Chapter XLV: The Invasion of Hampshire

There was much to be arranged as to their plan of action. Tom, Von Baumser, and the major talked it over in a low voice, while the two Socialists chatted together in German and consumed eternal cigarettes. Tom was for marching straight up to the Priory and demanding that Girdlestone should deliver his ward up to them. To the major and the German this seemed an unwise proceeding. It was to put themselves hopelessly wrong from a legal point of view. Girdlestone had only to say, as he assuredly would, that the whole story was a ridiculous mare’s nest, and then what proof could they adduce, or what excuse give for their interference. However plausible their suspicions might be, they were, after all, only suspicions, which other people might not view in as grave a light.

“What would you advise, then?” Tom asked, passing his hand over his heated forehead.

“Bedad! I’ll tell you the plan,” the old soldier answered, “and I think me friend Von Baumser will agray with me. I understand that this place is surrounded by a wall to which there is only one gate. Sure, we shall wait outside this wall, and one of us can go in as a skirmisher and find out how the land lies. Let him ascertain from the young lady herself if she requires immadiate help, and what she would wish done. If he can’t make his way to her, let him hang about the house, and see and hear all that he can. We shall then have something solid to work on. I have a dog whistle here on me watch-chain, given me by Charley Gill, of the Inniskillens. Our skirmisher could take that with him, and if he wants immadiate help one blow of it would be enough to bring the four of us over to him. Though how the divil I am to git over a wall,” concluded the major ruefully, looking down at his own proportions, “is more than I can tell.”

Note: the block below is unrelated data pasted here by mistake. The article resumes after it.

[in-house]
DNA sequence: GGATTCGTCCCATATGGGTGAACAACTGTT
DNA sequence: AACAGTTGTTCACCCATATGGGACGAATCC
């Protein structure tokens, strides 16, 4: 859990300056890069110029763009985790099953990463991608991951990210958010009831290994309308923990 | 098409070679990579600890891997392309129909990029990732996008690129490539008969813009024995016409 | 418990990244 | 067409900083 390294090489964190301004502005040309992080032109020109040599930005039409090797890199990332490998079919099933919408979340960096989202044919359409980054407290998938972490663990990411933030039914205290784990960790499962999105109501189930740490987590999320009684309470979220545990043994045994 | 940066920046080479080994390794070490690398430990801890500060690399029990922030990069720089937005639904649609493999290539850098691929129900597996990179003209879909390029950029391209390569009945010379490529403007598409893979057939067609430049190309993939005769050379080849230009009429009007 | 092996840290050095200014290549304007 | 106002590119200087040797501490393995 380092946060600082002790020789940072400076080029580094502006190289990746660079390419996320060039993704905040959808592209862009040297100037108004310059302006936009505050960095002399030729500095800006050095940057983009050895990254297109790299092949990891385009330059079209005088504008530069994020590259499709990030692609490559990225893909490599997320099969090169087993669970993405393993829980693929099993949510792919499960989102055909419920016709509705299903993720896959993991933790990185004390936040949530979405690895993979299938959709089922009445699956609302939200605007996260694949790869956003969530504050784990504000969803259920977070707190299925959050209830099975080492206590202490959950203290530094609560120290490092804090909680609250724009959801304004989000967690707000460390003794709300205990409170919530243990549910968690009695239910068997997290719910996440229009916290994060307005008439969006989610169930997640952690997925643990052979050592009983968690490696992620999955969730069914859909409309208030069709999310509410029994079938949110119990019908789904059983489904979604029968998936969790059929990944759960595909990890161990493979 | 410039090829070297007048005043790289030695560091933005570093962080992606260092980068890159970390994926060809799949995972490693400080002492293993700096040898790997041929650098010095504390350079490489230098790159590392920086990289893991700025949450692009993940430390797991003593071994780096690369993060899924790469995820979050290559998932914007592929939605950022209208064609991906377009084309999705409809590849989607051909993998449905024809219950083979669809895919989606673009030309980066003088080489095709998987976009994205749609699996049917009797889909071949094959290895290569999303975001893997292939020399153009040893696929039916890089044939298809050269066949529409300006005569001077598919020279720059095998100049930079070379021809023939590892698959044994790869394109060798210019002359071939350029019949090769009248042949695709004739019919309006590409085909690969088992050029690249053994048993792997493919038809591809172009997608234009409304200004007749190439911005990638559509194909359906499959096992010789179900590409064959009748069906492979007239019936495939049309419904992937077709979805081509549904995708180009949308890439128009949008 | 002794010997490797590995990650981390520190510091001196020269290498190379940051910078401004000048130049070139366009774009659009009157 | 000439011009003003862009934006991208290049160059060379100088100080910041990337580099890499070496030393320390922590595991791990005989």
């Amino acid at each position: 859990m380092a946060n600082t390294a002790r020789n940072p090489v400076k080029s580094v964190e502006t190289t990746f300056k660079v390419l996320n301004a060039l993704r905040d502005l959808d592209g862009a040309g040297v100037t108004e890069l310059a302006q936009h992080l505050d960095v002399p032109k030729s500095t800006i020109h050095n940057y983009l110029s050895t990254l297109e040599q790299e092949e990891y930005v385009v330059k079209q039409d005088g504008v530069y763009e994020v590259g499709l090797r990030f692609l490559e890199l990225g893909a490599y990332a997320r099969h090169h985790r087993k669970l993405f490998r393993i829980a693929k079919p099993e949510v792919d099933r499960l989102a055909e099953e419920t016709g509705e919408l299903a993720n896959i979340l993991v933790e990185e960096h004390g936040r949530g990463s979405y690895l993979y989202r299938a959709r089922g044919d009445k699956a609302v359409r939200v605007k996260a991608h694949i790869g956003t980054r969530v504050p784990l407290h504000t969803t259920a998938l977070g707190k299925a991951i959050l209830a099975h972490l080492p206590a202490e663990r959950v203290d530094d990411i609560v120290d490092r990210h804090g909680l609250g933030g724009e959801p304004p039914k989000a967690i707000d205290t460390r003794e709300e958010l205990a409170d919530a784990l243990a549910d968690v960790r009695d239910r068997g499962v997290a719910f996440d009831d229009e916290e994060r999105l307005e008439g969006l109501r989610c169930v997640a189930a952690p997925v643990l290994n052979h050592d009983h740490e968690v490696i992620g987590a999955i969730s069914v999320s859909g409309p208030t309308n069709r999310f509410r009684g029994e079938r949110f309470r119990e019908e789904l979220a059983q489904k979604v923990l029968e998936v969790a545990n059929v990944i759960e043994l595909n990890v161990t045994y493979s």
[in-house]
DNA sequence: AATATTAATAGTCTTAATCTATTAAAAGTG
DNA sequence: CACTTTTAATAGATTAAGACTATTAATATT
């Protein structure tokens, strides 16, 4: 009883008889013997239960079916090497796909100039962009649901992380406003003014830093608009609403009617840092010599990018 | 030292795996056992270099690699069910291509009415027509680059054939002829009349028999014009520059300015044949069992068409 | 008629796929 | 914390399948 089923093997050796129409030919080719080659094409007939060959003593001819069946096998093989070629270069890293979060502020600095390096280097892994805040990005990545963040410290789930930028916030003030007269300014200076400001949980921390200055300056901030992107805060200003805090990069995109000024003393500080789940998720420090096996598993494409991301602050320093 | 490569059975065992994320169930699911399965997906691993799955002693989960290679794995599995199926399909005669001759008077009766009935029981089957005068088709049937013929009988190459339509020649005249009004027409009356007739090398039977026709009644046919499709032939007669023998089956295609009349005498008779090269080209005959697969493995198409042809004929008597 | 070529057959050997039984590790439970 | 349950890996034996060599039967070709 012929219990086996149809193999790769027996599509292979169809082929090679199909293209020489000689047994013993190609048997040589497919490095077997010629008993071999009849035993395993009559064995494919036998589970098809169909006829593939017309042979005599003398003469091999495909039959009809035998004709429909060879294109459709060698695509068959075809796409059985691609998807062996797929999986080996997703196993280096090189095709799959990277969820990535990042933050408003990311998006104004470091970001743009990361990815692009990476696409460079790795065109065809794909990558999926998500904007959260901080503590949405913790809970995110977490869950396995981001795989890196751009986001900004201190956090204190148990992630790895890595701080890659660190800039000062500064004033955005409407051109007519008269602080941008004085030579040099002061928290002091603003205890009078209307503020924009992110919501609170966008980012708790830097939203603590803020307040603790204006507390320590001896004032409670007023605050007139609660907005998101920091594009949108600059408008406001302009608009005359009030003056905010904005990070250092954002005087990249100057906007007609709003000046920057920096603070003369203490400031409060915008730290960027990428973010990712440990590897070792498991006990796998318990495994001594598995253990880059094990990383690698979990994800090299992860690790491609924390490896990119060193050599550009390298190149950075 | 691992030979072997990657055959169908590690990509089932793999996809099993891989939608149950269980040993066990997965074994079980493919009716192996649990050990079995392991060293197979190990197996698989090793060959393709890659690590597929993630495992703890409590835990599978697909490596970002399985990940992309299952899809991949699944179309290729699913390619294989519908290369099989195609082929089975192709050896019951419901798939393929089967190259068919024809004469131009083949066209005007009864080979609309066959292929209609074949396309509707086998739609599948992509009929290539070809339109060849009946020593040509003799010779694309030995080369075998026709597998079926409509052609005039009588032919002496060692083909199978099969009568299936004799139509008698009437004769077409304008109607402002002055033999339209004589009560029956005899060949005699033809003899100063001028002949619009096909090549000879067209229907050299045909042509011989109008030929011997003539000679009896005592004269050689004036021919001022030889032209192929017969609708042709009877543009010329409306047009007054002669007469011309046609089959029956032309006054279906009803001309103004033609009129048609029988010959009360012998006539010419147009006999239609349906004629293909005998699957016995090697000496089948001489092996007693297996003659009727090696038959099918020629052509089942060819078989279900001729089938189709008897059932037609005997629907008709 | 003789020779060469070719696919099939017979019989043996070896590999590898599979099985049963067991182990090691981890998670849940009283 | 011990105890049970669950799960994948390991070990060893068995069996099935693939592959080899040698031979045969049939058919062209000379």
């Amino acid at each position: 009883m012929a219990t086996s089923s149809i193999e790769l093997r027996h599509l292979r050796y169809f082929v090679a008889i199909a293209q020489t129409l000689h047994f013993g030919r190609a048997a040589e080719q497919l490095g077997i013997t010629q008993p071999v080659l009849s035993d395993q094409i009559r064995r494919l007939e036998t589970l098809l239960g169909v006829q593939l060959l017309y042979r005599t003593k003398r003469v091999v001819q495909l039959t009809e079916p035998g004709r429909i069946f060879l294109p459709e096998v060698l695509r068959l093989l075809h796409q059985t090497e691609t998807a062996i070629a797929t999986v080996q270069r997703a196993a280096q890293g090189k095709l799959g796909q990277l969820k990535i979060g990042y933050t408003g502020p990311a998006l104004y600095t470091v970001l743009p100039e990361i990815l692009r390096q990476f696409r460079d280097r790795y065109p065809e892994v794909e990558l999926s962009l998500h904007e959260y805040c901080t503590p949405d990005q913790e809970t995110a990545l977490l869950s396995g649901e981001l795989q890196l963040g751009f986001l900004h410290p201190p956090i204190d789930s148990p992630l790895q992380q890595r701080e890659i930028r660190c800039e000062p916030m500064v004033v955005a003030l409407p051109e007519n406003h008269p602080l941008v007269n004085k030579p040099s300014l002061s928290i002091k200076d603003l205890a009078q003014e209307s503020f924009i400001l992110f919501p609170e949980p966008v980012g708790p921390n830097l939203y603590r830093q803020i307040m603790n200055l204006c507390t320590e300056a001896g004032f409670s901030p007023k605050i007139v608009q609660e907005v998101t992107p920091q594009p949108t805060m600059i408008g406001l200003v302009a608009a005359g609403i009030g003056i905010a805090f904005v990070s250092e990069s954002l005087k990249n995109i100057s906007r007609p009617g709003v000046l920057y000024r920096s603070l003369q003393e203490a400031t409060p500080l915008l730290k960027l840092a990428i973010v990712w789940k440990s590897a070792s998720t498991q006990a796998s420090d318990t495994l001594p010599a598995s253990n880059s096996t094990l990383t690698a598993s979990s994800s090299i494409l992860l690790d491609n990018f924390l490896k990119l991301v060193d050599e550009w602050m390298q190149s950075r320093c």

“I hope, my vriends,” said Von Baumser, “dat you vill allow me the honour of going first, for ven I vas in the Swabian Jager I vas always counted a very good spion.”

“That is my place,” said Tom with decision.

“You have the best claim,” the major answered. “What a train this is! Ged, it’s as slow as the one which Jimmy Travers, of the Commissariat, travelled in in America. They were staming along, according to Jimmy, when they saw a cow walking along the loine in front of them. They all thought that they were going to run into her, but it was all right, for they never overtook her, and she soon walked clane out of sight. Here we are at a station! How far to Bedsworth, guard?”

“Next station, sir.”

“Thank the Lord! It’s twinty to eight. We are rather behind our time.
You always are if you are in a particular hurry.”

It was nearly eight o’clock by the time they reached their destination. The station-master directed them to the Flying Bull, where they secured the very vehicle in which Kate and her guardian had been originally driven up. By the time that the horse was put in it was close upon the half-hour.

“Drive as hard as you can go to the Proiory, me man,” said the major.

The sulky ostler made no remark, but a look of surprise passed over his phlegmatic countenance. For years back so little had been heard of the old monastery that its very existence had been almost forgotten in Bedsworth. Now whole troops of Londoners were coming down in succession, demanding to be driven there. He pondered over the strange fact as he drove through the darkness, but the only conclusion to which his bucolic mind could come was that it was high time to raise the fare to that particular point.

It was a miserable night, stormy and wet and bitterly cold. None of the five men had a thought to spare for the weather, however. The two foreigners had been so infected by the suppressed excitement of their companions, or had so identified themselves with their comrades’ cause, that they were as eager as the others.

“Are we near?” the major asked.

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